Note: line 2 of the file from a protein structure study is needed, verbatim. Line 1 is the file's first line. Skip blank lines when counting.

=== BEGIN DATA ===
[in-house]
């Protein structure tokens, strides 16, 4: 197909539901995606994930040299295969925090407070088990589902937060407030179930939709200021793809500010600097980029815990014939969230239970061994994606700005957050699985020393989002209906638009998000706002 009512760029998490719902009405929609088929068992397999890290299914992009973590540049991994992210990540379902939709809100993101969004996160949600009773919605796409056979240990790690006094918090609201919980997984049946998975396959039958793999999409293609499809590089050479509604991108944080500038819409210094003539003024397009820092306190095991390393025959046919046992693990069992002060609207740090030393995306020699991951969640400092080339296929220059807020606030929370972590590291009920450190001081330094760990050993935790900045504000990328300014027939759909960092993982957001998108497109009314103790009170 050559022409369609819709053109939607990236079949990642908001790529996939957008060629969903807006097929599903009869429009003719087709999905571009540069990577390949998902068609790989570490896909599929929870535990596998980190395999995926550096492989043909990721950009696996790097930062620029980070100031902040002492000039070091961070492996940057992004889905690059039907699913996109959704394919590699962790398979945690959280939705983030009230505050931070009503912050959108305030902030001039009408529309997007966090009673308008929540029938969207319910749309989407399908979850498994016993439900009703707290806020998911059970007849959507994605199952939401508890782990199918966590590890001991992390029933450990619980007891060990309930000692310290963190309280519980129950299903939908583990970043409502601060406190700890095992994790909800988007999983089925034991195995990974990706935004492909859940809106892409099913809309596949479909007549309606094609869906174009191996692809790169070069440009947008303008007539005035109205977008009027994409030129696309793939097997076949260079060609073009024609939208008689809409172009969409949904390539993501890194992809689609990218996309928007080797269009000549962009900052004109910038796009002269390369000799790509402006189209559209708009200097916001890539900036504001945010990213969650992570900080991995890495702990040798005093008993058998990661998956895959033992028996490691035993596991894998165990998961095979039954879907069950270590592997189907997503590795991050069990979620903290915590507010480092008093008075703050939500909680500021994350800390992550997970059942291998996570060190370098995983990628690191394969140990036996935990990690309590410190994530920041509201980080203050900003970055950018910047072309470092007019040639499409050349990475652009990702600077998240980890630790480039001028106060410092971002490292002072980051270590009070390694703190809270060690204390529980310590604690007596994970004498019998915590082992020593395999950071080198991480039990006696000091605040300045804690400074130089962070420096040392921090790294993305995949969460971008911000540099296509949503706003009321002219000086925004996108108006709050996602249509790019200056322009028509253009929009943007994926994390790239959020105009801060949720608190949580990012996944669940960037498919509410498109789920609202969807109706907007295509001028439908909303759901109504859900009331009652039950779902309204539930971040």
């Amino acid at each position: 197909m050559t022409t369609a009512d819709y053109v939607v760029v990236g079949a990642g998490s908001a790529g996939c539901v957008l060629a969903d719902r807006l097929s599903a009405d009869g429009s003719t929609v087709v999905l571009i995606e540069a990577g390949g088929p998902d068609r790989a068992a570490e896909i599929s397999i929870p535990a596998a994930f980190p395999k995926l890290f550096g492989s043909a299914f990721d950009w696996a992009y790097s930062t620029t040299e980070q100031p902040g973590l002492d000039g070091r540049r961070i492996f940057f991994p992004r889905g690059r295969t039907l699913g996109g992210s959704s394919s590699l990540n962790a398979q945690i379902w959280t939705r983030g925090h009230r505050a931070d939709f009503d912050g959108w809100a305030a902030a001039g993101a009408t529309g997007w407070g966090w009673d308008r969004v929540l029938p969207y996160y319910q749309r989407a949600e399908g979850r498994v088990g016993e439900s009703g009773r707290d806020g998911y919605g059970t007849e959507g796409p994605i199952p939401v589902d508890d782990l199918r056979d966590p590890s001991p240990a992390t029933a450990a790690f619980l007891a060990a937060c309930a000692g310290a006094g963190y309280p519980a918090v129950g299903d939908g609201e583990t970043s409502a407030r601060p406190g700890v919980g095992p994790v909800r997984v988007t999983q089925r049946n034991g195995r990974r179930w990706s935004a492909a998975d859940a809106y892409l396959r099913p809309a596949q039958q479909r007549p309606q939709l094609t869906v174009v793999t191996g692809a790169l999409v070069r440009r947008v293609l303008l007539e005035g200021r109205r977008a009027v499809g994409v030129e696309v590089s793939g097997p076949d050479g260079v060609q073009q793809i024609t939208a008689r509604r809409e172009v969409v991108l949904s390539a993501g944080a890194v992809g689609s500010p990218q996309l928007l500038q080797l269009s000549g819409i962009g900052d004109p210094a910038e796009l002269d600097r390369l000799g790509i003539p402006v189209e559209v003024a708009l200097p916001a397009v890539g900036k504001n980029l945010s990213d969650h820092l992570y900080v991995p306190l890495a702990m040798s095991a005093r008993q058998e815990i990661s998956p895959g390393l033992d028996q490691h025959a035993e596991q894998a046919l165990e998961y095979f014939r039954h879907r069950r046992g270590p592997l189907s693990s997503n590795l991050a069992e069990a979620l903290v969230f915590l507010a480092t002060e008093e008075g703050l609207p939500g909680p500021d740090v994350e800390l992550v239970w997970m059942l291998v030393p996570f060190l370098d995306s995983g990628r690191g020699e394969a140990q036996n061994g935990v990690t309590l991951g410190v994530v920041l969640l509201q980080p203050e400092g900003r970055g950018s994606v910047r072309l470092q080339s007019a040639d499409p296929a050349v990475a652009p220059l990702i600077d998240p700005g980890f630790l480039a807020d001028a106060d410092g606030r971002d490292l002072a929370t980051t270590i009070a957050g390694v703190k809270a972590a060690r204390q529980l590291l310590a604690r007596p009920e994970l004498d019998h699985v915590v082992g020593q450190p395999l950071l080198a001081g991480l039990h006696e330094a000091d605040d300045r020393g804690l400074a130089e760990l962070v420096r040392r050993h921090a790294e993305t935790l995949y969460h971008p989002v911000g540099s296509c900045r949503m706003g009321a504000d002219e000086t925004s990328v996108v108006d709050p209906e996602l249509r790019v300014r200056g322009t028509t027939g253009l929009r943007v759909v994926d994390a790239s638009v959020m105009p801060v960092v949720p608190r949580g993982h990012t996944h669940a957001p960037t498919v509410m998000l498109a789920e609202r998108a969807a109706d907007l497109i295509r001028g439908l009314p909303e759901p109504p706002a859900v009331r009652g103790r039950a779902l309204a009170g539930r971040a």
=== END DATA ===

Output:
């Protein structure tokens, strides 16, 4: 197909539901995606994930040299295969925090407070088990589902937060407030179930939709200021793809500010600097980029815990014939969230239970061994994606700005957050699985020393989002209906638009998000706002 009512760029998490719902009405929609088929068992397999890290299914992009973590540049991994992210990540379902939709809100993101969004996160949600009773919605796409056979240990790690006094918090609201919980997984049946998975396959039958793999999409293609499809590089050479509604991108944080500038819409210094003539003024397009820092306190095991390393025959046919046992693990069992002060609207740090030393995306020699991951969640400092080339296929220059807020606030929370972590590291009920450190001081330094760990050993935790900045504000990328300014027939759909960092993982957001998108497109009314103790009170 050559022409369609819709053109939607990236079949990642908001790529996939957008060629969903807006097929599903009869429009003719087709999905571009540069990577390949998902068609790989570490896909599929929870535990596998980190395999995926550096492989043909990721950009696996790097930062620029980070100031902040002492000039070091961070492996940057992004889905690059039907699913996109959704394919590699962790398979945690959280939705983030009230505050931070009503912050959108305030902030001039009408529309997007966090009673308008929540029938969207319910749309989407399908979850498994016993439900009703707290806020998911059970007849959507994605199952939401508890782990199918966590590890001991992390029933450990619980007891060990309930000692310290963190309280519980129950299903939908583990970043409502601060406190700890095992994790909800988007999983089925034991195995990974990706935004492909859940809106892409099913809309596949479909007549309606094609869906174009191996692809790169070069440009947008303008007539005035109205977008009027994409030129696309793939097997076949260079060609073009024609939208008689809409172009969409949904390539993501890194992809689609990218996309928007080797269009000549962009900052004109910038796009002269390369000799790509402006189209559209708009200097916001890539900036504001945010990213969650992570900080991995890495702990040798005093008993058998990661998956895959033992028996490691035993596991894998165990998961095979039954879907069950270590592997189907997503590795991050069990979620903290915590507010480092008093008075703050939500909680500021994350800390992550997970059942291998996570060190370098995983990628690191394969140990036996935990990690309590410190994530920041509201980080203050900003970055950018910047072309470092007019040639499409050349990475652009990702600077998240980890630790480039001028106060410092971002490292002072980051270590009070390694703190809270060690204390529980310590604690007596994970004498019998915590082992020593395999950071080198991480039990006696000091605040300045804690400074130089962070420096040392921090790294993305995949969460971008911000540099296509949503706003009321002219000086925004996108108006709050996602249509790019200056322009028509253009929009943007994926994390790239959020105009801060949720608190949580990012996944669940960037498919509410498109789920609202969807109706907007295509001028439908909303759901109504859900009331009652039950779902309204539930971040």